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Czech Republic PM resigns casting doubt on future of EU reform treaty

[JURIST] Czech Republic Prime Minister Mirek Topolanek [official website; JURIST news archive] formally resigned Thursday, casting doubt on the future of the European Union (EU) reform pact known as the Treaty of Lisbon [EU materials; text]. Deputy Prime Minister Alexandr Vondra [official website] said Wednesday that the recent collapse of the country's ruling coalition would likely "complicate" its ratification of the treaty. The coalition had been led by Topolanek, but the government on Tuesday lost a no-confidence vote [Prague Post report] in the country's parliament, leading to his Thursday resignation [Czech Radio report]. There has also been speculation that the failure could cause other problems [Prague Monitor report] for the EU given the Czech Republic's presidency [EU presidency website] of the Union, but Topolanek said he doesn't expect the power change to affect the country's participation in the role. The Czech Senate [official website] had been expected to vote on the treaty next month, but it is not clear whether that timeline will now be met.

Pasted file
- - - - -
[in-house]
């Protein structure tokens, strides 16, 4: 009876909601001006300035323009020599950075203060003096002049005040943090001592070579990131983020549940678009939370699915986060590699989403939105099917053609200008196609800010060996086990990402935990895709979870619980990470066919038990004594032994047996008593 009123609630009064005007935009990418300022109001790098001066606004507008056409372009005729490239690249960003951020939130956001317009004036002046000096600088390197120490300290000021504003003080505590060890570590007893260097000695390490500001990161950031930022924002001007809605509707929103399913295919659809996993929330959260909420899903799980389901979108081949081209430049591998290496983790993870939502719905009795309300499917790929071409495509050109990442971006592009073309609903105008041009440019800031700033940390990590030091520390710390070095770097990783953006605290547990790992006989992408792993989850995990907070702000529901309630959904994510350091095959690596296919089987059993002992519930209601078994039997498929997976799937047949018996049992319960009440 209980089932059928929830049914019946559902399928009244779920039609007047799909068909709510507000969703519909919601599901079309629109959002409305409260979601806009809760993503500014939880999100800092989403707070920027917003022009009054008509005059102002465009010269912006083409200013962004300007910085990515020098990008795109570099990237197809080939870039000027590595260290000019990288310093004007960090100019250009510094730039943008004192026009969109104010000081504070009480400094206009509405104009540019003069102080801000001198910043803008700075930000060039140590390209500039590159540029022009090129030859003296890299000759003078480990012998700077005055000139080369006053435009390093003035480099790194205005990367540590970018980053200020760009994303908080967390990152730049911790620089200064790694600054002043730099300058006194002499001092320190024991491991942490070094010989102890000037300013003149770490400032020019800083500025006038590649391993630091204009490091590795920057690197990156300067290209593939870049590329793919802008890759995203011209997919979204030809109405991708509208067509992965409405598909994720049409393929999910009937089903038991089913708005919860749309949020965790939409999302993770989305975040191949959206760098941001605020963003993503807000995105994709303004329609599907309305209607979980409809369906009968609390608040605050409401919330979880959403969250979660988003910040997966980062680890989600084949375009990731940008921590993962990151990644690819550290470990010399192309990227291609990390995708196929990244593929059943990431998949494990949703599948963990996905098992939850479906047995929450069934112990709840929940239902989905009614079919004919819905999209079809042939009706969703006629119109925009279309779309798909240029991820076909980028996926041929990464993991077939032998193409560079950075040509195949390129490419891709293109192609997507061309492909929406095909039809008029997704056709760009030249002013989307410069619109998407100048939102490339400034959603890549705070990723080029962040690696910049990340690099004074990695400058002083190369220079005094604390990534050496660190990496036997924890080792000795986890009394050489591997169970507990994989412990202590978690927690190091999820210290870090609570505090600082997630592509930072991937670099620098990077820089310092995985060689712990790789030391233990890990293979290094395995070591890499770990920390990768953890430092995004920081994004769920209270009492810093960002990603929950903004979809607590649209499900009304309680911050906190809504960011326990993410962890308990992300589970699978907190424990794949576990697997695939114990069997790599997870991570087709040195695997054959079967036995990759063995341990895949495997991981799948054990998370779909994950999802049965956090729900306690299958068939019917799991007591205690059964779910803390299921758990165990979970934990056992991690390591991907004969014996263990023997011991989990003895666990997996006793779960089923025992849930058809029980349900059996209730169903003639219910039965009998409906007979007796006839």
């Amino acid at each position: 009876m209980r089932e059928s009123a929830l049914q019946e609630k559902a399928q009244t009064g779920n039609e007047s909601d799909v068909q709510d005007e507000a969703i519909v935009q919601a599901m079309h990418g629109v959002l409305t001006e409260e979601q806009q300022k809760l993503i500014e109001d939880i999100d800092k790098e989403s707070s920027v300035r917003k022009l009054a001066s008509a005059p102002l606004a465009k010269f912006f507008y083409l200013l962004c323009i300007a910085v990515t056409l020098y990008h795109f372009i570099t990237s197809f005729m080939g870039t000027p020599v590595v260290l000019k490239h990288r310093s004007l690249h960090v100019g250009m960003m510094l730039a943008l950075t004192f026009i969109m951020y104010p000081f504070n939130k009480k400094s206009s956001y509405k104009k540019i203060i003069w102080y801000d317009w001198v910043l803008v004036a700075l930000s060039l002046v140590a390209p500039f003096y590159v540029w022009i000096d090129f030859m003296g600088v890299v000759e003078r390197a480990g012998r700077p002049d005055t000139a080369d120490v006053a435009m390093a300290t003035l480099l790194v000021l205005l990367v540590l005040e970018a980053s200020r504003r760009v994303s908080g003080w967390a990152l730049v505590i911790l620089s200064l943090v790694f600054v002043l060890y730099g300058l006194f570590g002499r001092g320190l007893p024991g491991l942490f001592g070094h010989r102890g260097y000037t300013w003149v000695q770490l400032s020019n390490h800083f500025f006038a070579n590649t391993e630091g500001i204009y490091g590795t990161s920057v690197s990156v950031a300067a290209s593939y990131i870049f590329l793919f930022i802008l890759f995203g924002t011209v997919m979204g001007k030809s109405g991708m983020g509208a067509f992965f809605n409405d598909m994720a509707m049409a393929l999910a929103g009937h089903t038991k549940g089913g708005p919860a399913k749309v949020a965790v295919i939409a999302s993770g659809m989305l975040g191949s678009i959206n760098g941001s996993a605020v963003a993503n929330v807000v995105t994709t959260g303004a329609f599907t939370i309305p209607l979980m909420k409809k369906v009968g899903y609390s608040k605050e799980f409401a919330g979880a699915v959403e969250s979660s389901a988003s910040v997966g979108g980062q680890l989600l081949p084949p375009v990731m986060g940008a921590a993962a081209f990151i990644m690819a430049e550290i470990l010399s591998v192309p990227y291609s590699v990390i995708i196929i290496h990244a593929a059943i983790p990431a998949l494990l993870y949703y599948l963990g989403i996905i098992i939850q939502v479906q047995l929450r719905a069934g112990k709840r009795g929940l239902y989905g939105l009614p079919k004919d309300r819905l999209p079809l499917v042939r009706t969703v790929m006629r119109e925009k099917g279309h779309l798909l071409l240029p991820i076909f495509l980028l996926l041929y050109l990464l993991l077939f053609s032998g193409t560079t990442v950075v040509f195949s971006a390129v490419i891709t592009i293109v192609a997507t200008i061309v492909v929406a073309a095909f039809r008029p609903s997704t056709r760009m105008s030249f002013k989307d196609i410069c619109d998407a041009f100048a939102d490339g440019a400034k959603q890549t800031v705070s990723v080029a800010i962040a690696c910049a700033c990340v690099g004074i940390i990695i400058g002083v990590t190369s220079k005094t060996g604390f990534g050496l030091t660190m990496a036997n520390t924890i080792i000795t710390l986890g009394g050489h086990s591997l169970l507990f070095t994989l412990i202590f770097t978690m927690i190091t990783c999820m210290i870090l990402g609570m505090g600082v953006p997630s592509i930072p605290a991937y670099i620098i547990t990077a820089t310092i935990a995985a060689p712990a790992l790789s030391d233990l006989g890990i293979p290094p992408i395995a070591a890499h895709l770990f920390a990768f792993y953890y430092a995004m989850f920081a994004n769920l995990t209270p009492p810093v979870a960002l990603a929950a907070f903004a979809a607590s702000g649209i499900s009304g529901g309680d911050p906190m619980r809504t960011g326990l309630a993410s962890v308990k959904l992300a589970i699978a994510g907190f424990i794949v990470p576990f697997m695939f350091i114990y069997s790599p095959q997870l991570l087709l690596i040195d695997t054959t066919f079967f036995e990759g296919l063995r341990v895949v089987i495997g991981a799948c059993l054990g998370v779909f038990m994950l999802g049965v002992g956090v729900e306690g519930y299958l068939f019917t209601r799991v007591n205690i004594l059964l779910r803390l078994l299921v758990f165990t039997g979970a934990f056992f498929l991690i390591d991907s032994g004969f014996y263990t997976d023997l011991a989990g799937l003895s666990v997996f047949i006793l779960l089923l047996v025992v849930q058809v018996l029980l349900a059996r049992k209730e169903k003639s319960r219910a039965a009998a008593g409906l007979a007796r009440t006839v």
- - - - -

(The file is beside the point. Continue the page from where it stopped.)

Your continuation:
The Czech Republic's Chamber of Deputies [official website], or lower house of parliament, in February approved [press release; JURIST report] the Lisbon Treaty, but both the senate and President Vaclav Klaus [official website] must also approve the treaty for it to be adopted. Beyond challenges in the Czech Republic, the treaty still must pass a referendum in Ireland where voters had earlier rejected [JURIST reports] the treaty in a June 2008 referendum, prompting Polish President Lech Kaczynski [official website] to refuse [JURIST report] to sign, calling it "pointless." In November, Sweden became the 24th EU state to ratify the charter [JURIST report]. In 2005, a proposed European constitution [JURIST news archive] failed when voters in France and the Netherlands [JURIST reports] rejected the proposal in national referenda.

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